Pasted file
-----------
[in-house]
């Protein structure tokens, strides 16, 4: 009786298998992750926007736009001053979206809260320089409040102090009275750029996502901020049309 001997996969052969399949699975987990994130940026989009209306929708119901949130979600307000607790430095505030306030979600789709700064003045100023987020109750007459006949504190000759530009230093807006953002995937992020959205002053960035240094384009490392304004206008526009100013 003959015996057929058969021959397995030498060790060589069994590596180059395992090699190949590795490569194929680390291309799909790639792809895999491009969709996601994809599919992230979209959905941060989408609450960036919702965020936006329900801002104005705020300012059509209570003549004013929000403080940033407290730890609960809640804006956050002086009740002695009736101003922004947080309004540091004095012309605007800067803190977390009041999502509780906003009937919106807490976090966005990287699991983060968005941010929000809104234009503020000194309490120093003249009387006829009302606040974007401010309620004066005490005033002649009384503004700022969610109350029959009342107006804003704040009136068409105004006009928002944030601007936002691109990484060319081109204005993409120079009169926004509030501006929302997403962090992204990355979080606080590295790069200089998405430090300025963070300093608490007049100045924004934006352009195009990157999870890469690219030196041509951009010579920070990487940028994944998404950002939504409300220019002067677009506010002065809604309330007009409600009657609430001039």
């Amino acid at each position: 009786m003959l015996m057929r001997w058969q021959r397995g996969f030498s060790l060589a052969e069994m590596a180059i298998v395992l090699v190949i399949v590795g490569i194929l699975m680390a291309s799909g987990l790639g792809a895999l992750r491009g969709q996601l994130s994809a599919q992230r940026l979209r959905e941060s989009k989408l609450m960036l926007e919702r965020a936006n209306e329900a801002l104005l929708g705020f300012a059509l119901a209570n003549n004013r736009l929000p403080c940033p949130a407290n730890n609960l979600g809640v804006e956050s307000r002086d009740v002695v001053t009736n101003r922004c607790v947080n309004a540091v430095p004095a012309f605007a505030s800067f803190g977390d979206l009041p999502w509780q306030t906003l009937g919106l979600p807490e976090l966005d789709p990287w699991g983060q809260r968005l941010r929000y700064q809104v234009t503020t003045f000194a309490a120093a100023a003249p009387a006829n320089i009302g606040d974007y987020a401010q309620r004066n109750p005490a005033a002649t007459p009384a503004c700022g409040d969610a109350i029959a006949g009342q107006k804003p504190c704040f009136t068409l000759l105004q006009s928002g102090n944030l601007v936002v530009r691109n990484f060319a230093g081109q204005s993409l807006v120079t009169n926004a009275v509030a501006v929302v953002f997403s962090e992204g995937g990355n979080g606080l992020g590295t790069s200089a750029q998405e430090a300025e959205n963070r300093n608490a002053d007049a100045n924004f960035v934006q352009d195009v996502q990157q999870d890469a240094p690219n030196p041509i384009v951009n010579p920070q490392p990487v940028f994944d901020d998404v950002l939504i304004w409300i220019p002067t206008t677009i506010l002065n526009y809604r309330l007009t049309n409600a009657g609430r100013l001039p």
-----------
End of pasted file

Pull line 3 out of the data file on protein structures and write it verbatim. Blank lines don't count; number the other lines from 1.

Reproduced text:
């Amino acid at each position: 009786m003959l015996m057929r001997w058969q021959r397995g996969f030498s060790l060589a052969e069994m590596a180059i298998v395992l090699v190949i399949v590795g490569i194929l699975m680390a291309s799909g987990l790639g792809a895999l992750r491009g969709q996601l994130s994809a599919q992230r940026l979209r959905e941060s989009k989408l609450m960036l926007e919702r965020a936006n209306e329900a801002l104005l929708g705020f300012a059509l119901a209570n003549n004013r736009l929000p403080c940033p949130a407290n730890n609960l979600g809640v804006e956050s307000r002086d009740v002695v001053t009736n101003r922004c607790v947080n309004a540091v430095p004095a012309f605007a505030s800067f803190g977390d979206l009041p999502w509780q306030t906003l009937g919106l979600p807490e976090l966005d789709p990287w699991g983060q809260r968005l941010r929000y700064q809104v234009t503020t003045f000194a309490a120093a100023a003249p009387a006829n320089i009302g606040d974007y987020a401010q309620r004066n109750p005490a005033a002649t007459p009384a503004c700022g409040d969610a109350i029959a006949g009342q107006k804003p504190c704040f009136t068409l000759l105004q006009s928002g102090n944030l601007v936002v530009r691109n990484f060319a230093g081109q204005s993409l807006v120079t009169n926004a009275v509030a501006v929302v953002f997403s962090e992204g995937g990355n979080g606080l992020g590295t790069s200089a750029q998405e430090a300025e959205n963070r300093n608490a002053d007049a100045n924004f960035v934006q352009d195009v996502q990157q999870d890469a240094p690219n030196p041509i384009v951009n010579p920070q490392p990487v940028f994944d901020d998404v950002l939504i304004w409300i220019p002067t206008t677009i506010l002065n526009y809604r309330l007009t049309n409600a009657g609430r100013l001039p």